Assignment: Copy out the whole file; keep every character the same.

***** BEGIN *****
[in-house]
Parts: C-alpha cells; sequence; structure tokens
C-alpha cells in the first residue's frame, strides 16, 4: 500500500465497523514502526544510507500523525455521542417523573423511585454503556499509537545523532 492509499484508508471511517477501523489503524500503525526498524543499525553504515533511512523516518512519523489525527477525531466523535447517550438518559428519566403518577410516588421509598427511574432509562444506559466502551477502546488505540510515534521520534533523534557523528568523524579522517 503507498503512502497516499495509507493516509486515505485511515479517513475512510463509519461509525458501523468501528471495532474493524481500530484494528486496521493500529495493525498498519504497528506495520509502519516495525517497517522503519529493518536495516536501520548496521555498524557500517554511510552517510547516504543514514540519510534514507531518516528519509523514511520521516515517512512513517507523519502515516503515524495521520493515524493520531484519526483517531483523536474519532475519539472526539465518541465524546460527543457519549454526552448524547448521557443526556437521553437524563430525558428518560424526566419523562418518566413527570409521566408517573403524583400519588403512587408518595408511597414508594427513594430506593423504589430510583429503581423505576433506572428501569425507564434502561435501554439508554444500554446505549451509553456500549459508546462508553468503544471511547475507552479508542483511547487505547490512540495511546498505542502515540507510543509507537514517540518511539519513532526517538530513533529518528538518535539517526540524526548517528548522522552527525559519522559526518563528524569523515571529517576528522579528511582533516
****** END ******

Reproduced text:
[in-house]
Parts: C-alpha cells; sequence; structure tokens
C-alpha cells in the first residue's frame, strides 16, 4: 500500500465497523514502526544510507500523525455521542417523573423511585454503556499509537545523532 492509499484508508471511517477501523489503524500503525526498524543499525553504515533511512523516518512519523489525527477525531466523535447517550438518559428519566403518577410516588421509598427511574432509562444506559466502551477502546488505540510515534521520534533523534557523528568523524579522517 503507498503512502497516499495509507493516509486515505485511515479517513475512510463509519461509525458501523468501528471495532474493524481500530484494528486496521493500529495493525498498519504497528506495520509502519516495525517497517522503519529493518536495516536501520548496521555498524557500517554511510552517510547516504543514514540519510534514507531518516528519509523514511520521516515517512512513517507523519502515516503515524495521520493515524493520531484519526483517531483523536474519532475519539472526539465518541465524546460527543457519549454526552448524547448521557443526556437521553437524563430525558428518560424526566419523562418518566413527570409521566408517573403524583400519588403512587408518595408511597414508594427513594430506593423504589430510583429503581423505576433506572428501569425507564434502561435501554439508554444500554446505549451509553456500549459508546462508553468503544471511547475507552479508542483511547487505547490512540495511546498505542502515540507510543509507537514517540518511539519513532526517538530513533529518528538518535539517526540524526548517528548522522552527525559519522559526518563528524569523515571529517576528522579528511582533516